The issue highlights roadblocks as well as unexpected openings in the global circulation of trans politics and culture. A First Nations scholar recovers lost tribal knowledge of non-Eurocentric gender. A Thai trans filmmaker negotiates culturally incommensurable categories of self. Two contributors consider what is lost as the term transgender replaces local, vernacular categories of difference in India. A study of genderqueer childhood in Peru disrupts colonial ethnographer-informant roles, while another author critiques the colonialist ethnography on the sarimbavy, gender nonconforming categories of Madagascar. Another essay follows the global commodity chain of synthetic hormones to explore the biopolitics of transgender bodies and race. Finally, a roundtable discussion among a transnational panel of activists, culture makers, and scholars offers perspectives on decolonizing the transgender imaginary that range from the celebratory to the cynical.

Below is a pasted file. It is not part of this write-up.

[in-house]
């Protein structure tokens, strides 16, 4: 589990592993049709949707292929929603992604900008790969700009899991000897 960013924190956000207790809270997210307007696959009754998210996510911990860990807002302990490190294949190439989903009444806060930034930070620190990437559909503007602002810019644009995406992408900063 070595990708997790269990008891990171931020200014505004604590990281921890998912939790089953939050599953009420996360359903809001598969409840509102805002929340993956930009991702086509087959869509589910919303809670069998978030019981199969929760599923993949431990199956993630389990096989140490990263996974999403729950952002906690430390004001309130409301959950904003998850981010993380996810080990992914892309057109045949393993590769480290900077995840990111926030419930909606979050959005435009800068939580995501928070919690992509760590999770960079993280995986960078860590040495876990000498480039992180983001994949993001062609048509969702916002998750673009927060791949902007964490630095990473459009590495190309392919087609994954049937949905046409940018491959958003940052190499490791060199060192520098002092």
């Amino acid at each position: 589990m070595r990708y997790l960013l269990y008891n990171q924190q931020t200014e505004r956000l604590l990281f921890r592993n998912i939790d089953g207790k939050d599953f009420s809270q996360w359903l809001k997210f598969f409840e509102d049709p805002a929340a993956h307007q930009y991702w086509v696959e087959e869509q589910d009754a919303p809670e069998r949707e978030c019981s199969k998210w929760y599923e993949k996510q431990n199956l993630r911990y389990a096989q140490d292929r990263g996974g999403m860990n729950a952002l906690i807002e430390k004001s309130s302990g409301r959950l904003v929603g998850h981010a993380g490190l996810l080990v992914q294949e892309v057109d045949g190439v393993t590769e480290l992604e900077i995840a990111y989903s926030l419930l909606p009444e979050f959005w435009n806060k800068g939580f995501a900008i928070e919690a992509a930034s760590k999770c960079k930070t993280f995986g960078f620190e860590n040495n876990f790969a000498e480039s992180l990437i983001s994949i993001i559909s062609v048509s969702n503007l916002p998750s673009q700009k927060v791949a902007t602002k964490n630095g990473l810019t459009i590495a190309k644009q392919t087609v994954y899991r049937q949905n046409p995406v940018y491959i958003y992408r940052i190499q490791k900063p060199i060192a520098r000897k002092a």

Publisher: Duke University Press
Number of pages: 168
Weight: 358 g
Dimensions: 251 x 175 x 10 mm